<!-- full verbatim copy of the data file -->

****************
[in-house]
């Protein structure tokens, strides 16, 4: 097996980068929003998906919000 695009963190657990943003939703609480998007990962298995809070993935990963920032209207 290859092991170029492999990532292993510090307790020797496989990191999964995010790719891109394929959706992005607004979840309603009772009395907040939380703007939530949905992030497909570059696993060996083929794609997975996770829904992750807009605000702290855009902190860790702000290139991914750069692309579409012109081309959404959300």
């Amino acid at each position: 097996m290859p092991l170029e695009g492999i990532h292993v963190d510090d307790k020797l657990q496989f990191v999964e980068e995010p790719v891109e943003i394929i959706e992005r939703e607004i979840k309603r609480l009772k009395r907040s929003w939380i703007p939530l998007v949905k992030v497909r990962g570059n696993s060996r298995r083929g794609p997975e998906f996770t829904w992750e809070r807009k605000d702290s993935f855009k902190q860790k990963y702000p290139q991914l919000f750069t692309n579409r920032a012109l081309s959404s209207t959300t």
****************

[in-house]
């Protein structure tokens, strides 16, 4: 097996980068929003998906919000 695009963190657990943003939703609480998007990962298995809070993935990963920032209207 290859092991170029492999990532292993510090307790020797496989990191999964995010790719891109394929959706992005607004979840309603009772009395907040939380703007939530949905992030497909570059696993060996083929794609997975996770829904992750807009605000702290855009902190860790702000290139991914750069692309579409012109081309959404959300």
């Amino acid at each position: 097996m290859p092991l170029e695009g492999i990532h292993v963190d510090d307790k020797l657990q496989f990191v999964e980068e995010p790719v891109e943003i394929i959706e992005r939703e607004i979840k309603r609480l009772k009395r907040s929003w939380i703007p939530l998007v949905k992030v497909r990962g570059n696993s060996r298995r083929g794609p997975e998906f996770t829904w992750e809070r807009k605000d702290s993935f855009k902190q860790k990963y702000p290139q991914l919000f750069t692309n579409r920032a012109l081309s959404s209207t959300t």